Prep 20 mins
Cook 48 hrs
Inexpensive and RICH in minerals. Which is very easy to consume, digest and absorb. Bone broth is loaded with glycosaminoglycans which is good for your joints. Do use grass fed cattle, wild caught fish, and pasture raised poultry. This can be drank out of a cup, made into a soup, stews, sauces gravies. Hooves, feet and heads are the most gelatinous portions of the animal. It's Not a store bought broths containing brain-cell-killing MSG and artificial who knows what!
- 2 -3 beef bones, organic grass fed or 2 -3 lbs chicken bones, free range or 2 -3 lbs fish bones
- 2 chicken feet (for extra gelatin (a great addition) (optional)
- 1 onion, no need to peel just quartered
- 2 carrots, rough cut
- 2 stalks celery, rough cut
- 2 tablespoons apple cider vinegar, to help extract minerals from the bones
Optional Ingredients for flavor and minerals
- ginseng roots (optional)
- burdock root (optional)
- kombu (optional)
- fresh parsley (optional)
- sea salt (optional)
- black peppercorns (optional)
- green peppercorn (optional)
- garlic (optional)
- bay leaf (optional)
- ginger (optional)
- dried goji berry (optional)
- schisandra chinensis seeds (optional, can be bought on line or in your Asain food stores)
- Preheat oven to 350 degrees. Place bones on pan and roast for one hour or till browned. Roasting gives rich flavor and debt of color.
- Place roasted bones, remaining ingredients and your optional ingredients in a 6 quart stock pot or crock pot cover with a gallon of filtered water.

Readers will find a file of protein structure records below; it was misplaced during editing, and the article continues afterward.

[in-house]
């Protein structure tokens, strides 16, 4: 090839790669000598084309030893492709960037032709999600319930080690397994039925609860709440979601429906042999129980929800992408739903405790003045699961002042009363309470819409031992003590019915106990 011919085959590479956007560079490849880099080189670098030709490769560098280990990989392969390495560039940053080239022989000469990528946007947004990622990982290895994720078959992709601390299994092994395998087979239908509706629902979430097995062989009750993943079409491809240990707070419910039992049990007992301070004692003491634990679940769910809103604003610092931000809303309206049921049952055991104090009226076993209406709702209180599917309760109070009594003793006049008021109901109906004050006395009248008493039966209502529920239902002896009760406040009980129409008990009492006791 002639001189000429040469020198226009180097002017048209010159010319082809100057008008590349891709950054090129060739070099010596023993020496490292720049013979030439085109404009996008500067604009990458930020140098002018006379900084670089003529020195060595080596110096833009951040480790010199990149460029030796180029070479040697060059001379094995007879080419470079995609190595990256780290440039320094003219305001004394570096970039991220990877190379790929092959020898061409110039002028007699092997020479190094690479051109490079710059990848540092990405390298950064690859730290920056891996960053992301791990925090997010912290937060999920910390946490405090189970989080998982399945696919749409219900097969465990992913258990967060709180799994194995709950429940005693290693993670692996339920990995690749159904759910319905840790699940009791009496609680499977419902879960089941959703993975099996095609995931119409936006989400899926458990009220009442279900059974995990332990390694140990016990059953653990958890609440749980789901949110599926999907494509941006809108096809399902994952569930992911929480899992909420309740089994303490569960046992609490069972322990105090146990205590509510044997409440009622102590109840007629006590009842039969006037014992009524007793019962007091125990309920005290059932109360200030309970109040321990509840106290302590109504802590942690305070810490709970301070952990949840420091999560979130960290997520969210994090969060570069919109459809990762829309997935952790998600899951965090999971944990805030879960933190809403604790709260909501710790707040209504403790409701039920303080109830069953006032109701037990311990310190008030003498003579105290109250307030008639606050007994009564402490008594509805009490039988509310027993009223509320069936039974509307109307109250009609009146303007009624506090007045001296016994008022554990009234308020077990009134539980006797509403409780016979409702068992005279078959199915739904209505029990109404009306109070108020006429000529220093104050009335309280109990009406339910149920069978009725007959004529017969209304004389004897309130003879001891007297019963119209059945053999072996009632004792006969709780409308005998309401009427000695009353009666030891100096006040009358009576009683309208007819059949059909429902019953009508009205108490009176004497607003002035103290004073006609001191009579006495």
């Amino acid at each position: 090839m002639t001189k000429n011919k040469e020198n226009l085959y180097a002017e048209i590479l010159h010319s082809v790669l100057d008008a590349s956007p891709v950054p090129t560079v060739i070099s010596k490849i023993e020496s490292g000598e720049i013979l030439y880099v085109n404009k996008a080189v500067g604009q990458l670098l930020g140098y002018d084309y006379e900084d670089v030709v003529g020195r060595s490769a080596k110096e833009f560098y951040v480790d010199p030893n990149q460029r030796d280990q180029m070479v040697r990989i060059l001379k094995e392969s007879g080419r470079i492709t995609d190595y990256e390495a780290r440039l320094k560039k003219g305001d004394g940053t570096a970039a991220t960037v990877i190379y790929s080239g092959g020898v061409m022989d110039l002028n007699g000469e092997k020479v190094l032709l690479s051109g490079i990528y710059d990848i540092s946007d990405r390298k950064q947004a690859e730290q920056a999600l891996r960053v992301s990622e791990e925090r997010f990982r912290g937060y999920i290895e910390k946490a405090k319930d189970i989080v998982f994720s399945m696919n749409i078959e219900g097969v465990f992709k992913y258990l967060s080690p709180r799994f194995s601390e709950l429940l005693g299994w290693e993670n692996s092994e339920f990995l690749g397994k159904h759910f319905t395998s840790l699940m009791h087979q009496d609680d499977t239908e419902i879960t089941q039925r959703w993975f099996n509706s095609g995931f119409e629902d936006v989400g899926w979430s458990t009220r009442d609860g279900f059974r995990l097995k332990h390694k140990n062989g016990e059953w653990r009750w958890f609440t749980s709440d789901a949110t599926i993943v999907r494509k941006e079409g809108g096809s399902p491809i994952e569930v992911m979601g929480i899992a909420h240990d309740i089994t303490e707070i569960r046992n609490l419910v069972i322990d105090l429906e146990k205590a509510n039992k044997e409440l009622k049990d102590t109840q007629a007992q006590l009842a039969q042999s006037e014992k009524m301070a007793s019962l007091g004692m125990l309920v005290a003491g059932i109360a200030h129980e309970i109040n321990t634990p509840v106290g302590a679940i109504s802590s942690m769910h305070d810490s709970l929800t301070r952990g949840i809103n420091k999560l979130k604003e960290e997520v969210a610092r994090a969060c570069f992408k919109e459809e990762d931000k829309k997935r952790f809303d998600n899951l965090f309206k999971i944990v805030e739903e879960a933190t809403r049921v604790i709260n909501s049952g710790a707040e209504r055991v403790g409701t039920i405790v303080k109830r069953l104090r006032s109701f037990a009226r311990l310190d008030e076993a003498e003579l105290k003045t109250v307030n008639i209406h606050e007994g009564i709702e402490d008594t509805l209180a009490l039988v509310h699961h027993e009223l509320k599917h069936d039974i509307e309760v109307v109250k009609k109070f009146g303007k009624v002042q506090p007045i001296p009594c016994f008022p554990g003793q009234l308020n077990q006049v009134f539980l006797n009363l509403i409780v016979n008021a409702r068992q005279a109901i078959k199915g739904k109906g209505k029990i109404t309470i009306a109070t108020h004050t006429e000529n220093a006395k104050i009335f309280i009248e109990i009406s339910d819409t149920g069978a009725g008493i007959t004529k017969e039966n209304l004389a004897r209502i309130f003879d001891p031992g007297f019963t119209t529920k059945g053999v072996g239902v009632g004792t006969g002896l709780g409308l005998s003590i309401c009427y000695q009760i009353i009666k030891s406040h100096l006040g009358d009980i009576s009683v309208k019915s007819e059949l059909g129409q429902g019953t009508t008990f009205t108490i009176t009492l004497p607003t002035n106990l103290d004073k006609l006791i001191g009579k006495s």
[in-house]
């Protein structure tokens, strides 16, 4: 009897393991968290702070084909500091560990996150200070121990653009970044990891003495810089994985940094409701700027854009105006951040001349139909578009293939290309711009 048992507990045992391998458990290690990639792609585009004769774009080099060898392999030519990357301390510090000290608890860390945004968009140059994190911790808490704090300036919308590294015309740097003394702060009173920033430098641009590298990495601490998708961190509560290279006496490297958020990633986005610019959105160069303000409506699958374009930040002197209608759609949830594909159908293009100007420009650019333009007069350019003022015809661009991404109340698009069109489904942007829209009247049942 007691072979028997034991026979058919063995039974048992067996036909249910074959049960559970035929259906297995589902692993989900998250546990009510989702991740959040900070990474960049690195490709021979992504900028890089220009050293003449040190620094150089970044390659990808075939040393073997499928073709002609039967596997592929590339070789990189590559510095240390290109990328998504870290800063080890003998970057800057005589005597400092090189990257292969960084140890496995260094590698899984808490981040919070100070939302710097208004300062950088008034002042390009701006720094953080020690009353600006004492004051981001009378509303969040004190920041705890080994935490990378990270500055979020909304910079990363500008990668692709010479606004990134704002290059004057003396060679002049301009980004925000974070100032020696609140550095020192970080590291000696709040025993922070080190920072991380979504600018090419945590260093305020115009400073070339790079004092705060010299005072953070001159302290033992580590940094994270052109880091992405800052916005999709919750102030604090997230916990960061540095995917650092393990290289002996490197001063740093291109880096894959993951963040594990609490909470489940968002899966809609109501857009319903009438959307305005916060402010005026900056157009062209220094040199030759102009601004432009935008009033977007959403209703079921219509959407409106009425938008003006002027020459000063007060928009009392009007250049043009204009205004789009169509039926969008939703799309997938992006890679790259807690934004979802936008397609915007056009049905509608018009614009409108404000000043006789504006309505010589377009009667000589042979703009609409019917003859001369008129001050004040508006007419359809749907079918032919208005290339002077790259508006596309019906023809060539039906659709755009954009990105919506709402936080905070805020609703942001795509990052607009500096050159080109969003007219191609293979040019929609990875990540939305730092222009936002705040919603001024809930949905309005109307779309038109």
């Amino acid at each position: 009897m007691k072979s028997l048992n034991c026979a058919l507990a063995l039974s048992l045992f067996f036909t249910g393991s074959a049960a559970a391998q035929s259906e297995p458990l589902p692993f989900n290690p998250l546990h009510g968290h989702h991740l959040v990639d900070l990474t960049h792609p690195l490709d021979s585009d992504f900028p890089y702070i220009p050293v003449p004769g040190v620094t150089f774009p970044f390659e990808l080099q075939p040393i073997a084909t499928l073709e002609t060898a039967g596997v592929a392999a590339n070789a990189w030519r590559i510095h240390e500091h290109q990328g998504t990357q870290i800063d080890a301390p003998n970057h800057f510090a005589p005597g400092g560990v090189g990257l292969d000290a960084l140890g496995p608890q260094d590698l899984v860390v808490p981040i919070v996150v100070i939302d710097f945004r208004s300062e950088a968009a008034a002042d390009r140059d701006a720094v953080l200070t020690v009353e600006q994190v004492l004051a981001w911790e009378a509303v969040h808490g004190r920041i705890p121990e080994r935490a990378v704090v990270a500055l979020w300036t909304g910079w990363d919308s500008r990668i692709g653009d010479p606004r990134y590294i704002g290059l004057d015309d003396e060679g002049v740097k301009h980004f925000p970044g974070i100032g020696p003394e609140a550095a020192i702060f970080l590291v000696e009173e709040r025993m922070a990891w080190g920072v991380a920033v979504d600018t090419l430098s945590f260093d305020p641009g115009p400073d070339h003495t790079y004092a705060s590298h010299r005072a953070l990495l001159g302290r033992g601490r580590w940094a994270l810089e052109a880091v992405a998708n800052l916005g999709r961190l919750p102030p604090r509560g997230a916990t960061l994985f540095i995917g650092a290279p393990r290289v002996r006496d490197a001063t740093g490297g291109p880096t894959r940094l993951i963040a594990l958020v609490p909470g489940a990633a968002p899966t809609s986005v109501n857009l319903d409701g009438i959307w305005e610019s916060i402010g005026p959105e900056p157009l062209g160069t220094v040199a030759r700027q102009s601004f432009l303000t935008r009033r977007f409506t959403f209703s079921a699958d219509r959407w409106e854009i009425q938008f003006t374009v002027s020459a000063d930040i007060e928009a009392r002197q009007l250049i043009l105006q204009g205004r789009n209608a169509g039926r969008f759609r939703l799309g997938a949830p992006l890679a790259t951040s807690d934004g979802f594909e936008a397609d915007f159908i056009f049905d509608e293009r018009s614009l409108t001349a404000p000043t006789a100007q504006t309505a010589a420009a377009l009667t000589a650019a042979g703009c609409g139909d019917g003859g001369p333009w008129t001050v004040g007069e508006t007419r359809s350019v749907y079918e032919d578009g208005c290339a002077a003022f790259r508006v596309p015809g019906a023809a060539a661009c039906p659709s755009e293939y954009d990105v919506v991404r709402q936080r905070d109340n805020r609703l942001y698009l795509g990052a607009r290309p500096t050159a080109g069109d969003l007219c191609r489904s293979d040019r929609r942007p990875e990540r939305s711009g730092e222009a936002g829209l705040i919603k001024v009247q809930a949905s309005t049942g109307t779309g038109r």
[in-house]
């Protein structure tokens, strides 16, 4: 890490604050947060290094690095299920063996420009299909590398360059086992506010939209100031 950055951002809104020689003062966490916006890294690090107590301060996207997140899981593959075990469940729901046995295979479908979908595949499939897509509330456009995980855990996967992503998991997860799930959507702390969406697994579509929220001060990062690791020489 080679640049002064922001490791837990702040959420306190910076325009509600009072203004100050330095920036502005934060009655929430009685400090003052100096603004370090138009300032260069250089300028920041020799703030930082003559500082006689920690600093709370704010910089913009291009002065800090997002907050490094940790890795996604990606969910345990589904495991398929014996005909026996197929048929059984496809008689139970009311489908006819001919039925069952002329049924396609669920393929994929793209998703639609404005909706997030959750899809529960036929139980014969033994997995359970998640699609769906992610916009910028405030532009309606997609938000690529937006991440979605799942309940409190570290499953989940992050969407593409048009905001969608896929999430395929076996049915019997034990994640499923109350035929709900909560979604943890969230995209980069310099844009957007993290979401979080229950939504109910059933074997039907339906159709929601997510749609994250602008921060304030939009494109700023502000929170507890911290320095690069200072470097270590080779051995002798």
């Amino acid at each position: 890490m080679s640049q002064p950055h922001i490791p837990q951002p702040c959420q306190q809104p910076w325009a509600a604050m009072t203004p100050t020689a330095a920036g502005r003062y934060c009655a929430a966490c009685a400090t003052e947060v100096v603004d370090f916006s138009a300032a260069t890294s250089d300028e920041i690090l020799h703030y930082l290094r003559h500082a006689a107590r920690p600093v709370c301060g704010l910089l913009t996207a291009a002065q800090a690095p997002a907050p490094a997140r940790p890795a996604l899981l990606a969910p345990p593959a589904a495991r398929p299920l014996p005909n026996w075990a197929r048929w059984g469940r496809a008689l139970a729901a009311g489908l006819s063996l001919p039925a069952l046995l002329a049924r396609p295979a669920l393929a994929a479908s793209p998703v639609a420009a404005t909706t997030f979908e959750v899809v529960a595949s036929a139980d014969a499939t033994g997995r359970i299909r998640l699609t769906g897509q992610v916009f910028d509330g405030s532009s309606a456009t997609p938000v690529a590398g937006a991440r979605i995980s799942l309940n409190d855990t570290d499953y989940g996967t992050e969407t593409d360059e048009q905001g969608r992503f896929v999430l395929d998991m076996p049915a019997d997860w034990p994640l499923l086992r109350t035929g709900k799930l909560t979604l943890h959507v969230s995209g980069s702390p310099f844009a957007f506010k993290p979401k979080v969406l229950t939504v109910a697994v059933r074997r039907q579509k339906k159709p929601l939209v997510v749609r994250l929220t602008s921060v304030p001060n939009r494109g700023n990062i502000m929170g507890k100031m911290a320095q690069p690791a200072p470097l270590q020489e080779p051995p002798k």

- Heat the broth slowly and once the boil begins, reduce heat to its lowest point, so the broth just barely simmers.
- The first few hours of simmering, you’ll need to skim the impurities that float to the surface with a fine-mesh skimmer. Discard. I find that Grass-fed and healthy animals does produce much less of scum as conventional animals.
- Do not allow the broth to come to a fast boil, and if more water is needed to keep the bones covered, add only hot water, not cold or lukewarm. The longer you cook the stock, the richer and more flavorful it will be. About 10 minutes before finishing the stock, add fresh herbs like parsley. This will impart additional mineral ions to the broth.
- Beef broth/stock: 48-72 hours.
- Poultry broth/stock: 24 hours.
- Fish broth: 8 hours.
- Remove from heat and let cool. Strain using a strainer to remove all the bits of bone and vegetable. When cool enough, store in a gallon size glass jar in the fridge for up to 5 days, Freeze for later use or can in pressure canner for up to a year.
- Grass fed broth doesn`t need to have the fat removed that would be your choice. But I would removed the fat from grain fed broths. Just chill the strained broth and when fat comes to top it will harden then just remove with spoon.
- FYI:You can add water and vinegar to the cooked bones and re-simmer for another 48-72 hours. ;) The bones are very generous. So generous that you can reuse bones for at least six times. Once the bones disintegrate and gave it their all. Start with fresh bones.
- Good Information:.
- Benefits of bone broth http://www.bonebroth.com/articles/1-benefits-of-bone-broth.
I've made this twice now, once with beef bones and once with chicken bones. For the beef bones, I did roast and add vinegar and made it in my crockpot on low for 48 hours. It had a nice rich flavor and made my husband and kids drank it when we started to feel the onset of flu symptoms. Amazingly, none of us were sick more than a day and I partially attribute it to the broth. When I made with chicken bones, I was feeling lazy so I didn't roast them first and I thought it still came out pretty good. Very easy when you use the crockpot.
I made this using short ribs because I didn't know what else to do with them. The first day I was skeptical but by the time 72 hours were up it was delicious. I used this for a cabbage ground beef soup and it was so good. I am now making a second batch using soup bones I am sure it will be equally delicious. I could drink this that is how good I think it is.
Fantastic and very clear directions. Thanks for posting!